How about we not give you more money and you figure out a different way. Damnit.
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  9. #19  
    Senior Member Gina's Avatar
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    DOE gone. Ending the war on drugs and poverty would be a money saver too.
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  10. #20  
    Senior Member Janice's Avatar
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    20 Examples of How the World Would Look if Big Government Worked
    Townhall
    by John Hawkins

    If you ran into people who insisted on trying to pound nails with a screwdriver no matter how many times they were shown a better way, wouldn't you think there was something wrong with them? What if those people not only used a screwdriver, but demanded that everyone else use a screwdriver instead of a hammer, too? Worse yet, what if those people did this for decades on end?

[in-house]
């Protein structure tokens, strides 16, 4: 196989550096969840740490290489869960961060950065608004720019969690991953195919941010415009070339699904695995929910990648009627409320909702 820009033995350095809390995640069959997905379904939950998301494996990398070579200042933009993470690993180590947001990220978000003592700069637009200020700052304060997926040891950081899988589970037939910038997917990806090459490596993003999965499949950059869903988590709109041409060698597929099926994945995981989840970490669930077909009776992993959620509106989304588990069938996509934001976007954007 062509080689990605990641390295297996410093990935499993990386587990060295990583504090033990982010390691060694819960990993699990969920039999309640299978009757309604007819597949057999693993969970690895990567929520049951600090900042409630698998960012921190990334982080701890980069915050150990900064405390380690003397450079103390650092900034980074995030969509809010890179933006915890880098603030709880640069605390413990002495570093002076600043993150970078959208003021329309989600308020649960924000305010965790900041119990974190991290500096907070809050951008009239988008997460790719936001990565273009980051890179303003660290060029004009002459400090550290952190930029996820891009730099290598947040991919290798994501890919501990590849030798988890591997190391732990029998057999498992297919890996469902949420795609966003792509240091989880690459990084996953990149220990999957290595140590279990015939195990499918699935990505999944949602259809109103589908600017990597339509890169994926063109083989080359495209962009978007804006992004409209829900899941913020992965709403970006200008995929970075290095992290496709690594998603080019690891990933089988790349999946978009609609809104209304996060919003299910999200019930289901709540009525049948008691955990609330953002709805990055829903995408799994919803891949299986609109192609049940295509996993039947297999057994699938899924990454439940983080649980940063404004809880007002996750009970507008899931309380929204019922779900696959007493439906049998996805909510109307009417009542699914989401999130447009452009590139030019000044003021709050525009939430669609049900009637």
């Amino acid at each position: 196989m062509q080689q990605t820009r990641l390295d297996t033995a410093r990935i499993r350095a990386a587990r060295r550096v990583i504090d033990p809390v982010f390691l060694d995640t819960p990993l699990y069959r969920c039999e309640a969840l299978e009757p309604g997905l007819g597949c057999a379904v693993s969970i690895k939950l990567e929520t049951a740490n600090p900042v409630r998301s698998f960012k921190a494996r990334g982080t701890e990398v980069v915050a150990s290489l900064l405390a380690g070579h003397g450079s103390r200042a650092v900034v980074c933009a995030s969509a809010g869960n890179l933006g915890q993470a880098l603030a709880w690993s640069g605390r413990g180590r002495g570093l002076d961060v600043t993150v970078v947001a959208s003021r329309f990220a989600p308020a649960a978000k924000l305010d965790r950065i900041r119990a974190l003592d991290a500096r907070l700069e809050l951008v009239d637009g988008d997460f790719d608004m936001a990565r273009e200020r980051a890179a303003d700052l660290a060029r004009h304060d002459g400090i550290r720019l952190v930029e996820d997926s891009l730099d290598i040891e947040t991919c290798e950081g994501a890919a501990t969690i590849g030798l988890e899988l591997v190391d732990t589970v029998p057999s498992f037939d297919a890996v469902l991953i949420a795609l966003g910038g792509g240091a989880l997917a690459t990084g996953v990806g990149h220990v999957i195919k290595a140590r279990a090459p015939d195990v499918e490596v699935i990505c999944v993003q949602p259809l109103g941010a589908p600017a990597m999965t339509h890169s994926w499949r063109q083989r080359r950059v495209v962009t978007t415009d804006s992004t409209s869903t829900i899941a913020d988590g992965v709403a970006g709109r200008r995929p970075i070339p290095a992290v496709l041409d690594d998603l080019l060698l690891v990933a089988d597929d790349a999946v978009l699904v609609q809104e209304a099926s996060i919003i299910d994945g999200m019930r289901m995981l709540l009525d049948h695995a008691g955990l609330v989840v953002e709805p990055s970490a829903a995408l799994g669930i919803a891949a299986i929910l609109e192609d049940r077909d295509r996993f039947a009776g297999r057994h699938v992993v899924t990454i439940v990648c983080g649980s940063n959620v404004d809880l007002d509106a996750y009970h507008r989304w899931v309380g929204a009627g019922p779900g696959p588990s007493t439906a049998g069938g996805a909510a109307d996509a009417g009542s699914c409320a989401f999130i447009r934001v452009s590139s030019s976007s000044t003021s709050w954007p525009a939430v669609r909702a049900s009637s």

Well, guess what? We have people like that in this country. They're called liberals and the screwdriver they're using to try to fix America's problems is called big government. Despite the fact that we have decades of accumulated evidence proving that big government doesn't work, liberals just won't give up on it.

    Now we may not be able to convince the hidebound Left that government doesn't work, but there are a lot of other Americans with open minds. Maybe some of them can be reached by pointing out how life would be if big government actually worked as well as liberals seem to believe it does.

    •FedEx and UPS would be out of business because there'd be no way they could compete with the ruthless efficiency, amazing speed, & dazzling customer service of the post office.